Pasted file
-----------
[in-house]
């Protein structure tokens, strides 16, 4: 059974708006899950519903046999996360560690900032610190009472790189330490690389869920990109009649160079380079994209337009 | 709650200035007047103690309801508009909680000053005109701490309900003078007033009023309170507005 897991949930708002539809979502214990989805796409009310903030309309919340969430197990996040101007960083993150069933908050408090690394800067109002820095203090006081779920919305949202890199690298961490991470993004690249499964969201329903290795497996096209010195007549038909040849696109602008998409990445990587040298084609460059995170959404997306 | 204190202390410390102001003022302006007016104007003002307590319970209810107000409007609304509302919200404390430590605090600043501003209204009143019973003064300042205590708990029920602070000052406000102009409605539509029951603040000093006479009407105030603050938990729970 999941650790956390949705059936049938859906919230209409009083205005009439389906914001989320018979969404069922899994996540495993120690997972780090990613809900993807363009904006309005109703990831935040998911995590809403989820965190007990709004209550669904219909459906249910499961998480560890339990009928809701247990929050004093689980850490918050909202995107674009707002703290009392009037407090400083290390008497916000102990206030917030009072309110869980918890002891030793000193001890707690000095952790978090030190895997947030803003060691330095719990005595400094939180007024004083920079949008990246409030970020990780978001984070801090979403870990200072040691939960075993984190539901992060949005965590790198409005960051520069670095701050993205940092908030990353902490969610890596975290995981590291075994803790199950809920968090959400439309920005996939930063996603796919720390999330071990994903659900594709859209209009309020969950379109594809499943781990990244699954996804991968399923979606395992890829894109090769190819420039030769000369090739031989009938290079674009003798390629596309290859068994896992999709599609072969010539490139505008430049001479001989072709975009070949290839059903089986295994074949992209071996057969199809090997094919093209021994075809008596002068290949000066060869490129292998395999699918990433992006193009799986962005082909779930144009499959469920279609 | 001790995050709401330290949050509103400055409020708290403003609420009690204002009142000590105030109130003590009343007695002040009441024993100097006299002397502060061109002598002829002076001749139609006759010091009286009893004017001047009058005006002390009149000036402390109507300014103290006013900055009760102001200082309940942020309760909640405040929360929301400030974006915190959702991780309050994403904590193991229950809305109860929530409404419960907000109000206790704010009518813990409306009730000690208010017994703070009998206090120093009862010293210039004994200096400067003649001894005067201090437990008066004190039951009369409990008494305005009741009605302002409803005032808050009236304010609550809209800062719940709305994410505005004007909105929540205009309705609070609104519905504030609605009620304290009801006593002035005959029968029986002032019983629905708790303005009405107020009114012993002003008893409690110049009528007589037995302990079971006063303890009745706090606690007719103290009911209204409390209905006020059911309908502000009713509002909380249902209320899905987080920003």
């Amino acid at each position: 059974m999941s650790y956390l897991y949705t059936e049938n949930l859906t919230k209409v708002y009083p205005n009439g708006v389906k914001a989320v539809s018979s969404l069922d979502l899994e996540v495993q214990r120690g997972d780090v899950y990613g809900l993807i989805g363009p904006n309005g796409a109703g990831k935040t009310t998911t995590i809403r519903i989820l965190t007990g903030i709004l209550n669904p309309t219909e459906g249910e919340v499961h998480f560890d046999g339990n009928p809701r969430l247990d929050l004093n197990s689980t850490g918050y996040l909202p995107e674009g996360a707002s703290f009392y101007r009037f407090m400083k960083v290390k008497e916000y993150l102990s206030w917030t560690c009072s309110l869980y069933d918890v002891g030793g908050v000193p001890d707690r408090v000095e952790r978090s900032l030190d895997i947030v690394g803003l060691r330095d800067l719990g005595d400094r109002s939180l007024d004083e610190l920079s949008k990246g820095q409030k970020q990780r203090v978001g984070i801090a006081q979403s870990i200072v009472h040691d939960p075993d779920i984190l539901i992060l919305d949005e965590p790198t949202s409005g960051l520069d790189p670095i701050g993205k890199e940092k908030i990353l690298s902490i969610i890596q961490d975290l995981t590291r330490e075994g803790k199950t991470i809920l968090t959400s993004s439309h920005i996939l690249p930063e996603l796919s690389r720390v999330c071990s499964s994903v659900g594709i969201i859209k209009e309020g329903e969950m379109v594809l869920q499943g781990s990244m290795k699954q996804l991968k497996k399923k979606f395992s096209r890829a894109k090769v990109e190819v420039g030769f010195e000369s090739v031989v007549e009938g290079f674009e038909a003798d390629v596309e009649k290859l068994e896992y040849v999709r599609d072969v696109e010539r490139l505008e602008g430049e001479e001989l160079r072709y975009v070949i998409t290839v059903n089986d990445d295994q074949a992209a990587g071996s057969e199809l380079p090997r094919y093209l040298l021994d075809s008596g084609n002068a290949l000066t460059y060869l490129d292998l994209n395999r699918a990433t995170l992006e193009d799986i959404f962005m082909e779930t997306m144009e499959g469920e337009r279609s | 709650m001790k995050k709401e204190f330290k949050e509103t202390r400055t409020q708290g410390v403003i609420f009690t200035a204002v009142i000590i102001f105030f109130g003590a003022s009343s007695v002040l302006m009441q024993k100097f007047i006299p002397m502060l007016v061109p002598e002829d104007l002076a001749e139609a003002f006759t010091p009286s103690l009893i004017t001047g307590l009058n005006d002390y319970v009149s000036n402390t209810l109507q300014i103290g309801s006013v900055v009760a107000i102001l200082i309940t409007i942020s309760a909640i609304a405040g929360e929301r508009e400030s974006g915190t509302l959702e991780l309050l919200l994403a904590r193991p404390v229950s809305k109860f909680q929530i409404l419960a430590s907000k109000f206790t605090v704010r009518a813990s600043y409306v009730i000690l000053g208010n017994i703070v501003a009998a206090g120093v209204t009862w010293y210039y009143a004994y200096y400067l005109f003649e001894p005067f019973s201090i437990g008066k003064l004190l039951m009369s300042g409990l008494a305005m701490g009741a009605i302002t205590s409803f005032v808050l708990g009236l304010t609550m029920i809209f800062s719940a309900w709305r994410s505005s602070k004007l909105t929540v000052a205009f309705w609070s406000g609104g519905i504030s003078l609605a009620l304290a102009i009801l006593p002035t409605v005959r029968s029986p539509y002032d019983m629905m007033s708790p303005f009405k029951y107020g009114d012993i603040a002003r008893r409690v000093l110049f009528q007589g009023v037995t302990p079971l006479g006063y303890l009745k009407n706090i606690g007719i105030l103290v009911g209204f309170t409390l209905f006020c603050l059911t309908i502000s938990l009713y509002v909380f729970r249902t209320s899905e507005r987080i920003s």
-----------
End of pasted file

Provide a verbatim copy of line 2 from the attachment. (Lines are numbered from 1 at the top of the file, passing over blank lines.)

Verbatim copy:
């Protein structure tokens, strides 16, 4: 059974708006899950519903046999996360560690900032610190009472790189330490690389869920990109009649160079380079994209337009 | 709650200035007047103690309801508009909680000053005109701490309900003078007033009023309170507005 897991949930708002539809979502214990989805796409009310903030309309919340969430197990996040101007960083993150069933908050408090690394800067109002820095203090006081779920919305949202890199690298961490991470993004690249499964969201329903290795497996096209010195007549038909040849696109602008998409990445990587040298084609460059995170959404997306 | 204190202390410390102001003022302006007016104007003002307590319970209810107000409007609304509302919200404390430590605090600043501003209204009143019973003064300042205590708990029920602070000052406000102009409605539509029951603040000093006479009407105030603050938990729970 999941650790956390949705059936049938859906919230209409009083205005009439389906914001989320018979969404069922899994996540495993120690997972780090990613809900993807363009904006309005109703990831935040998911995590809403989820965190007990709004209550669904219909459906249910499961998480560890339990009928809701247990929050004093689980850490918050909202995107674009707002703290009392009037407090400083290390008497916000102990206030917030009072309110869980918890002891030793000193001890707690000095952790978090030190895997947030803003060691330095719990005595400094939180007024004083920079949008990246409030970020990780978001984070801090979403870990200072040691939960075993984190539901992060949005965590790198409005960051520069670095701050993205940092908030990353902490969610890596975290995981590291075994803790199950809920968090959400439309920005996939930063996603796919720390999330071990994903659900594709859209209009309020969950379109594809499943781990990244699954996804991968399923979606395992890829894109090769190819420039030769000369090739031989009938290079674009003798390629596309290859068994896992999709599609072969010539490139505008430049001479001989072709975009070949290839059903089986295994074949992209071996057969199809090997094919093209021994075809008596002068290949000066060869490129292998395999699918990433992006193009799986962005082909779930144009499959469920279609 | 001790995050709401330290949050509103400055409020708290403003609420009690204002009142000590105030109130003590009343007695002040009441024993100097006299002397502060061109002598002829002076001749139609006759010091009286009893004017001047009058005006002390009149000036402390109507300014103290006013900055009760102001200082309940942020309760909640405040929360929301400030974006915190959702991780309050994403904590193991229950809305109860929530409404419960907000109000206790704010009518813990409306009730000690208010017994703070009998206090120093009862010293210039004994200096400067003649001894005067201090437990008066004190039951009369409990008494305005009741009605302002409803005032808050009236304010609550809209800062719940709305994410505005004007909105929540205009309705609070609104519905504030609605009620304290009801006593002035005959029968029986002032019983629905708790303005009405107020009114012993002003008893409690110049009528007589037995302990079971006063303890009745706090606690007719103290009911209204409390209905006020059911309908502000009713509002909380249902209320899905987080920003």